There is a moment in David Ayers’ moving police drama End of Watch when the two affable and dedicated LAPD officers played by Jake Gyllenhaal and Michael Peña discover a pile of dismembered bodies in a house. It is an uncharacteristically gruesome moment in a movie filled with rich characterization — and it was jarring to say the least.
I am particularly saddened to report then that with Ayers’ newest film Sabotage, it seems that the writer/director has given in completely to what can now only be described as a fetish for shocking gore. Let’s be clear: I’m all for a good amount of gore when it’s appropriate — last year’s Evil Dead remake for example was a joyfully gory thrill ride — but Sabotage is a repellent action movie with absolutely no point, and may be the most miserable time I’ve had in a movie theater in years.
The film opens with promise. Arnold Schwarzenegger leads a gung-ho team of DEA agents (including Sam Worthington, Terrance Howard and Mireille Enos) who infiltrate a drug cartel and raid a safe house. The shoot-out that ensues is violent for sure, but it’s shot and edited with energy, and ends with one agent dead and the rest of the team hiding $2 million of the drug money they discover for themselves. But when they go back for it, it’s gone.
Sabotage is all downhill from there. There’s a ton of forced macho camaraderie among the team and a series of grisly murders that even Hannibal Lecter would find classless. Had there been any real development in any of the characters, perhaps it would have softened the blow of one of the most idiotic scripts in recent memory. Rewritten by Ayers from a screenplay by Skip Woods (A Good Day to Die Hard), Sabotage is nothing more than a revenge movie, and it’s a poor one at that, with a complete lack of compelling motivation and a contrived, roundabout scheme that rings hollow.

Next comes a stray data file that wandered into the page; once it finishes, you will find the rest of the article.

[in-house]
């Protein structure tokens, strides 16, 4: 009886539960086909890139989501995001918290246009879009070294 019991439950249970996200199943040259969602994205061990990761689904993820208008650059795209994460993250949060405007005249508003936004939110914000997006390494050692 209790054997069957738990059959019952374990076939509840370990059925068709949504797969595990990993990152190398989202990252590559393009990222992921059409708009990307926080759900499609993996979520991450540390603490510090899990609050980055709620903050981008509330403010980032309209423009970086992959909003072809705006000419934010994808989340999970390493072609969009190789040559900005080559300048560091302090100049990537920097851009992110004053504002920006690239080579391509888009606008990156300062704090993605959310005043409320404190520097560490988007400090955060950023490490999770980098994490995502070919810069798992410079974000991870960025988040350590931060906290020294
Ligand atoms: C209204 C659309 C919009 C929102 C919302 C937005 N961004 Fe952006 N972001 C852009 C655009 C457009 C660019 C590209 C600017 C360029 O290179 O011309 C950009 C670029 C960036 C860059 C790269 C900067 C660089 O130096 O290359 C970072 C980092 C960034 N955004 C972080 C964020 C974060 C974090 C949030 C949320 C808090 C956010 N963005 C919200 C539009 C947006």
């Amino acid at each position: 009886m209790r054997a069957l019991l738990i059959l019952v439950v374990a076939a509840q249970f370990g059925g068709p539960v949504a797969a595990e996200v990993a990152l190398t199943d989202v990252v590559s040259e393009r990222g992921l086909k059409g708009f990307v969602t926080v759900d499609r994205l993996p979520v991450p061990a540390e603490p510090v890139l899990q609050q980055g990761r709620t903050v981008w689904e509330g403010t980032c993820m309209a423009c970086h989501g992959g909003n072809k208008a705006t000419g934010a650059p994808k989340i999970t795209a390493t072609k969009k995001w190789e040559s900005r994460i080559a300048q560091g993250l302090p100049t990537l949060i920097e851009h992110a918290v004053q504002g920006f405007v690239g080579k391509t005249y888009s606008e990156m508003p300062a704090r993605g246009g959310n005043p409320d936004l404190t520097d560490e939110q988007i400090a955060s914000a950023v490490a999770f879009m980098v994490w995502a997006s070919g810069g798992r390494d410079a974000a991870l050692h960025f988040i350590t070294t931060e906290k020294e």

It’s up to the actors to breathe lives into their “characters” because there’s virtually nothing to distinguish any of them on the page. Josh Holloway is one of at least three team members who seem identical and just fade into the background, and as the only female of the group, Enos tries to make an impression, but in this all-dude tough-guy-athon, it’s a tough sell. Even investigator Olivia Williams, struggling to push down her British accent with a vaguely Southern drawl, can’t just be a powerful woman — she has to break down and sleep with one of these super manly men.
My father once said to me that he couldn’t watch The Sopranos because he didn’t like any of the characters on the show. I told him that this was one of the things that made the show so fascinating. Besides getting a peek inside a world you’ll never see, The Sopranos goes deep into the hopes and fears of all its richly drawn characters. Who cares if they’re all a bunch of sexist murderers? Finding out what makes them tick and reveling in the absurdity of their lives was what made that show — with unlikable characters — so compelling.
This film has all of the sexist murderers and none of the compelling. The “mystery” at its core ends up being solved with a shrug, because the reveal is so unlikely and unsatisfying. Of course, there’s another gruesome death scene, and the film drags on for —wait for it — another gratuitous shootout where scores of Mexican drug dealers and hookers are killed with impunity.
Sabotage is a cynical piece of trash that thinks it’s smarter than it is. It’s what happens when filmmakers mistake “violent” and “unlikable” as keywords for gritty adult entertainment. None of those traits matter if your movie is just plain stupid.